Cat king lives!

BEIJING, Jan. 22 -- Ask someone in China, "what's your favorite Elvis song?" and you're often met with a blank stare and a puzzled attempt at repeating his name. Its only after using his more familiar moniker "Mao Wang" (Cat King) will you get a polite yet still uncertain nod of recognition.

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Elvis impersonator Jiang Zhenwei

This vague familiarity typifies the relationship between the King and the Middle Kingdom. And as fans throughout the world paid tribute to Elvis on what would have been his 75th birthday on January 8, here there was less than royal fanfare for the King of Rock and Roll, yet another indicator of how China and the West were worlds apart during the 1950s and 60's, the period of Elvis' golden reign.

But that doesn't mean there aren't those doing the good work in keeping the King alive in China and what better ambassador of such a Western cultural icon than an Elvis with Chinese characteristics.

"Chinese Elvis is the best of the West with an Eastern twist. He is charming, peace-loving, egalitarian and above all sexy, which is unusual," said Paul Hyu, a UK-based British- Chinese tribute artist who bills himself as the "Chinese Elvis."

"Most other ethnically diverse Elvi are jealous of Chinese Elvis. I can't prove this, of course, but its a hunch I get when I meet them. So far my only proof is that I won the Elvis-special edition of The Weakest Link (BBC TV) against Elvi from Canada, Norway, Germany and Malta," he added.

Hyu is a professional stage actor who has performed as his kingly persona all over the world, bridging gaps in culture with rock and roll diplomacy.

"I believe all Sino-Western relations could be improved by having Chinese Elvis present, endorsing the good stuff with a sexy shake of his pelvis and making both sides realize what we have in common is far greater than what makes us different."

Hyu is not the only Elvis gyrating for Sino-Western relations. China has her own King of Rock and Roll and he's making up for lost time.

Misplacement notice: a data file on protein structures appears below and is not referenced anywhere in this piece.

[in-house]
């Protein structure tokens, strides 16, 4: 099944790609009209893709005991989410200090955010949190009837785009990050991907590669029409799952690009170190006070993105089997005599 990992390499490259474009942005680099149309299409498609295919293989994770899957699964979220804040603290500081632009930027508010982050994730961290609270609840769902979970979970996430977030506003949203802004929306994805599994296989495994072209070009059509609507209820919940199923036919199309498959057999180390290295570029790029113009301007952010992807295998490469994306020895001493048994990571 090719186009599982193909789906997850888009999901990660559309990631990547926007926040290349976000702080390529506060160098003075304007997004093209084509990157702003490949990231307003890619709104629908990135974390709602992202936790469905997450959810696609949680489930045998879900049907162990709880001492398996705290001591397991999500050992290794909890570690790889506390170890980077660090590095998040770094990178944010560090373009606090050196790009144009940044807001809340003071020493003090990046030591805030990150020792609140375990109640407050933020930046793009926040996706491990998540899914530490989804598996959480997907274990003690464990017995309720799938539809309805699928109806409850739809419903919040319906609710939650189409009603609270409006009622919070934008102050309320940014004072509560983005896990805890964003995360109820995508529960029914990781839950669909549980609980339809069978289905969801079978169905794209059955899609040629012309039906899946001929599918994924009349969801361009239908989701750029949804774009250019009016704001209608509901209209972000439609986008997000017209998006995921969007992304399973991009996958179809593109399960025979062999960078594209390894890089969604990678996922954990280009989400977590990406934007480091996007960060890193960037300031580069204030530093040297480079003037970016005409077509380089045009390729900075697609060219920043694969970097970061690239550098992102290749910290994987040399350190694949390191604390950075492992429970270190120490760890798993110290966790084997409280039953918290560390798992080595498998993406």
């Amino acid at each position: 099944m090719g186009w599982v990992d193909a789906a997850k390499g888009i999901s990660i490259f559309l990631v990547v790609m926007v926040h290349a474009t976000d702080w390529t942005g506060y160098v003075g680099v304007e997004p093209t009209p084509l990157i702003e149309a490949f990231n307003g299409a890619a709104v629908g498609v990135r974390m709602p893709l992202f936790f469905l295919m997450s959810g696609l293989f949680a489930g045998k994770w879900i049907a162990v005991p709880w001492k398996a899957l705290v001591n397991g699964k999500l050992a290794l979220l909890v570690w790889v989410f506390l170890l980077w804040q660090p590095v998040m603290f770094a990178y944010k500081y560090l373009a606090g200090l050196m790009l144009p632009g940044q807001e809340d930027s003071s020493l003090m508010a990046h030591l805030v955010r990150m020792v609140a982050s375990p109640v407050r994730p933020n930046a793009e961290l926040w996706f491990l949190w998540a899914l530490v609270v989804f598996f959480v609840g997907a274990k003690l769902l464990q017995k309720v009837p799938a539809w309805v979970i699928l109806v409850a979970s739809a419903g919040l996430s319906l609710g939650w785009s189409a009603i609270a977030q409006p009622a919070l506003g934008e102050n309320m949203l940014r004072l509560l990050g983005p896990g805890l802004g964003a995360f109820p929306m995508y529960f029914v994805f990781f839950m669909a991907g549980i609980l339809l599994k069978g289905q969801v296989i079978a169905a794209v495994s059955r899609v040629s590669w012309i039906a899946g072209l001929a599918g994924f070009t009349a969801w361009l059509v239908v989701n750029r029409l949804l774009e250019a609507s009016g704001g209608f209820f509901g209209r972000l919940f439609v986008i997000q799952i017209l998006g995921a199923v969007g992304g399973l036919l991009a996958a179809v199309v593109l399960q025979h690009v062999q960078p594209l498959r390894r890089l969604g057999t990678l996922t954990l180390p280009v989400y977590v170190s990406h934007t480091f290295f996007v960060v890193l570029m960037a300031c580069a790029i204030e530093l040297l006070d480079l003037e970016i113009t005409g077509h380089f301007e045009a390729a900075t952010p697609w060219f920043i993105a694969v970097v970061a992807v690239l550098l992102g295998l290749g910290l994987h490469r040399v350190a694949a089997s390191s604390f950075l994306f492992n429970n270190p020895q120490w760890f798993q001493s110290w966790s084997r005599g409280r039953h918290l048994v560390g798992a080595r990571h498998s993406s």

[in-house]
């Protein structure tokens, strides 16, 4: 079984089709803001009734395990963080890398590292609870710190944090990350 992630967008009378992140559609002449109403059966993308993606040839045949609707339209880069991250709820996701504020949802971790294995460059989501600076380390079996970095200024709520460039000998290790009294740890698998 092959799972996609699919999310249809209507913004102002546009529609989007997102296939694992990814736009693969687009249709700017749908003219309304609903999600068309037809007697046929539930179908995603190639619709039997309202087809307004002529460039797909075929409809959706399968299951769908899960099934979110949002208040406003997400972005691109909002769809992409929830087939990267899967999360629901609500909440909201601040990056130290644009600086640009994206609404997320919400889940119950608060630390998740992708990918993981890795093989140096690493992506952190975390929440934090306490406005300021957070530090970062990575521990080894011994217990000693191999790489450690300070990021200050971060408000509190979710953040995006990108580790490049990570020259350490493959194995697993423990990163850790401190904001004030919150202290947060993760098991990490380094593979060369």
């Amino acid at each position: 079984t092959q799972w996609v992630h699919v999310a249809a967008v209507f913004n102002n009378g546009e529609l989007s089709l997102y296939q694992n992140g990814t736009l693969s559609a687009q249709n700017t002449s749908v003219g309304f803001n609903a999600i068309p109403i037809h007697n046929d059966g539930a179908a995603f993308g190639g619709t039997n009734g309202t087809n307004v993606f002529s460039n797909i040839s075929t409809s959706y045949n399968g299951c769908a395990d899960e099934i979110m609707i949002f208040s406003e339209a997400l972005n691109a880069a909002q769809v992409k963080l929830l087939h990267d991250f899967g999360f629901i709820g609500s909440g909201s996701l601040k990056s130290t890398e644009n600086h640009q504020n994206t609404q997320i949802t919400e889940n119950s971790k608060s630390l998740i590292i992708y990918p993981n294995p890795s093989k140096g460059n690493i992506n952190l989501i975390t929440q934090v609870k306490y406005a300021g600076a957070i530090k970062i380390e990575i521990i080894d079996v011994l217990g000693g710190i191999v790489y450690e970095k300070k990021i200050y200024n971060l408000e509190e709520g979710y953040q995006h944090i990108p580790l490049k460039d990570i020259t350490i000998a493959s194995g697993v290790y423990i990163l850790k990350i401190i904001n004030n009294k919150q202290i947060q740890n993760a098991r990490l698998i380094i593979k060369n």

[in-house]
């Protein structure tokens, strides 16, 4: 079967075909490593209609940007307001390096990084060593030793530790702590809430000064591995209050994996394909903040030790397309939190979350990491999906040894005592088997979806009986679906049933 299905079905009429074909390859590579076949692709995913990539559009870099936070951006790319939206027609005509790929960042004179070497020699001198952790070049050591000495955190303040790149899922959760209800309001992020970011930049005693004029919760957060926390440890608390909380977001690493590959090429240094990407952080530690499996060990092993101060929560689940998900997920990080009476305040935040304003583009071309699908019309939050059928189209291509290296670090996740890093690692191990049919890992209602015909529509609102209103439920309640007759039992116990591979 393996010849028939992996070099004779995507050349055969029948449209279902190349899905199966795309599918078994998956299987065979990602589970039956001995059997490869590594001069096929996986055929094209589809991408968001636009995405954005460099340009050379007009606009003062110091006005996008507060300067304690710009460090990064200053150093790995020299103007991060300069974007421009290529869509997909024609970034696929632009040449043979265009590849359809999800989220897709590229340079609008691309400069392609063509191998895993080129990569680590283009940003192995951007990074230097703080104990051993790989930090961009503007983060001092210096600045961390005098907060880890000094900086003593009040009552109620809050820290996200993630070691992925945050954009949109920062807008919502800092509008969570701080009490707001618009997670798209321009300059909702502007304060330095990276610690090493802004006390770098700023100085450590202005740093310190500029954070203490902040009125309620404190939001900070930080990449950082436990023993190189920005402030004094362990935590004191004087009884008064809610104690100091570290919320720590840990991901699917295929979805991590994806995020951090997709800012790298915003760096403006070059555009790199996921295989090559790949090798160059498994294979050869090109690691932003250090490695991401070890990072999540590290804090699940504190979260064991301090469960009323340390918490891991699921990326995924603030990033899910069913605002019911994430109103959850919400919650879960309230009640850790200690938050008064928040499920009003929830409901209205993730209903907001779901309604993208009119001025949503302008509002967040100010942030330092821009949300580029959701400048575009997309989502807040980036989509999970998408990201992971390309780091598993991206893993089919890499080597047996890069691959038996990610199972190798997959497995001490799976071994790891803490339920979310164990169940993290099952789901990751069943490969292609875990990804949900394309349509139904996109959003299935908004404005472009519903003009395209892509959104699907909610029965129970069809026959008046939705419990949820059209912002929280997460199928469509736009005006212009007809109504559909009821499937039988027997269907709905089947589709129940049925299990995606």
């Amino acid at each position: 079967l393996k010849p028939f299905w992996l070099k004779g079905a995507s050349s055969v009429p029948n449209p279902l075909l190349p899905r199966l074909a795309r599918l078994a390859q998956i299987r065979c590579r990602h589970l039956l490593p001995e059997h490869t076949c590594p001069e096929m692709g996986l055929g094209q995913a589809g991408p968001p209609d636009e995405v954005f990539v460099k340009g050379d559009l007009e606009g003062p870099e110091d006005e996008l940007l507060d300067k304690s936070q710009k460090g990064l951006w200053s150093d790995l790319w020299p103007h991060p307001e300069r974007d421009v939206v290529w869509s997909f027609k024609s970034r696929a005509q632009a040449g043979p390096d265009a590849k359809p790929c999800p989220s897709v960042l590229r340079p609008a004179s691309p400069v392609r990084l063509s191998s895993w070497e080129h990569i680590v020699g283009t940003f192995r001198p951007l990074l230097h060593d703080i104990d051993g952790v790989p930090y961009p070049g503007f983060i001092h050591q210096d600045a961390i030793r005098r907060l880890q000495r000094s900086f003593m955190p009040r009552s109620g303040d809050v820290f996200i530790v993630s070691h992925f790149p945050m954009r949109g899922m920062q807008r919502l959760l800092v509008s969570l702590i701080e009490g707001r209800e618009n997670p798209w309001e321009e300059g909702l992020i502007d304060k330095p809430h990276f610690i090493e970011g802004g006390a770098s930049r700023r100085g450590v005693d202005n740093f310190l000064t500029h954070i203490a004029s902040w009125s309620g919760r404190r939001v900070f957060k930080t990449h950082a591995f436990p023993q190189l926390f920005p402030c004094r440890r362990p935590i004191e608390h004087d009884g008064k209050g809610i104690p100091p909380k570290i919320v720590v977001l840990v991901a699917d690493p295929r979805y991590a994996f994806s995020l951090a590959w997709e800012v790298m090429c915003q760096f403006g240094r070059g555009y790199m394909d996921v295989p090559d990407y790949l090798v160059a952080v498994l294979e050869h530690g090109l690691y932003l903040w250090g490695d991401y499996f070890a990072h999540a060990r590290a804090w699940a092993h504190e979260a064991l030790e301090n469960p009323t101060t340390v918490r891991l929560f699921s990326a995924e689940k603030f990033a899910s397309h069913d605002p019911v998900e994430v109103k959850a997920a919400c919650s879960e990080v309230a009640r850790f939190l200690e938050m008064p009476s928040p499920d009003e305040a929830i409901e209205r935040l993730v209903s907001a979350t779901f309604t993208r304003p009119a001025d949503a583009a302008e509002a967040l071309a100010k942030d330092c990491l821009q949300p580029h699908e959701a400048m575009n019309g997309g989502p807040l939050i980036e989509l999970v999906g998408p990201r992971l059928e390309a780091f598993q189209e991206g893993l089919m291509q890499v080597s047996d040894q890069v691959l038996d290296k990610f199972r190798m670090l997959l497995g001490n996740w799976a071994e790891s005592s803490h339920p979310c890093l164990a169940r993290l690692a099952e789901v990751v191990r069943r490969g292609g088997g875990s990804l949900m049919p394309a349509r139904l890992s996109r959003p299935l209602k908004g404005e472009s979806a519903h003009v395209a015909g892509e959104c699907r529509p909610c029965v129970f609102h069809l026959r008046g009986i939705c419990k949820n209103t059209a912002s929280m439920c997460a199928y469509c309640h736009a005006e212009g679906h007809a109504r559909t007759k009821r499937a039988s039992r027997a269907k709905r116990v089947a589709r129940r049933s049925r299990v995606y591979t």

"Historically, China just missed Elvis, it was a matter of timing," said Jiang Zhenwei, the most famous (and only) Elvis impersonator in China. Over the past six years, the 27-year-old Shanghai resident and graphic artist has performed on various nationally broadcast programs on almost every CCTV station, even catching the attention of some foreign media. However despite his e. orts, most in China are still clueless about the King.

"Some might have heard the name, but most people have no idea who he is or what he's about. I'll say "Cat King" and many think I'm talking about my pet."

The origin of this Chinese translation for Elvis draws from two sources; "Cat" referring to "Hillbilly Cat," a name Elvis was billed under early in his career and the more obvious "King of Rock and Roll." However other Chinese, especially those from Hong Kong, also cite Elvis' pelvic twists resembling the strut of a cat as inspiration for his feline nickname.

Admittedly, Jiang was unaware of the origins of Elvis' name or even his music until he was in college. While studying art at Nanjing Conservatory, a couple of his schoolmates called to his attention that "he looked just like Elvis."

"It wasn't until then I started buying his CDs and when I listened, even though I knew nothing about his music, I felt I'd heard it all before, like it was destiny."

Despite his success, Jiang is not as optimistic as his British Cat King-in-arms about Elvis finding a home in China, especially in a country steeped in Mandopop.

"Originally I wanted to bring the spirit of Elvis, something that had changed my life, to as many people as possible. But I found that in facing what passes as popular Chinese music, there doesn't seem to be any room for him."

Despite the cultural odds, Elvis' music managed to find its way into the hearts of Chinese musicians, at least those curious enough to look back to the roots of a genre that had already morphed and splintered into a full spectrum of varieties by the time Cui Jian, considered by many to be China's godfather of rock, had introduced the style the late 1980s with his politically charged album, Nothing to My Name.

"Most listening to rock and roll today got into it post-1990, with many their first tastes being heavy metal. After that, China started to fall in line with current music and not many were bothering to listen to the music of the 1950s," explained Wang Hui, lead singer of the Beijing rockabilly outfit DH & Chinese Hellcats.

Even if his was not a direct influence, Elvis is such a part of Western culture that his presence is hard to ignore.

"Because Elvis' contribution to rock and roll was so great, he indirectly influenced music and culture in China whether people know it or not," Wang added.

Elvis was not only a cultural force, but also a culmination of his era, a time when America was experiencing tremendous growth and change, the same change that is reflected in the simmering rock of China.

"Rock here is in a pre-Elvis stage. There are a lot of people doing it, but relatively not many people know about it," said Desmond McGarry, lead singer of the Beijing rock fixture Black Cat Bone, a five-piece rhythm and blues band that has performed across the country.

"One of the great contributions Elvis made to music was that he kicked that door down to let everyone know what was happening and China is still waiting for that agent," he added.

(Global Times)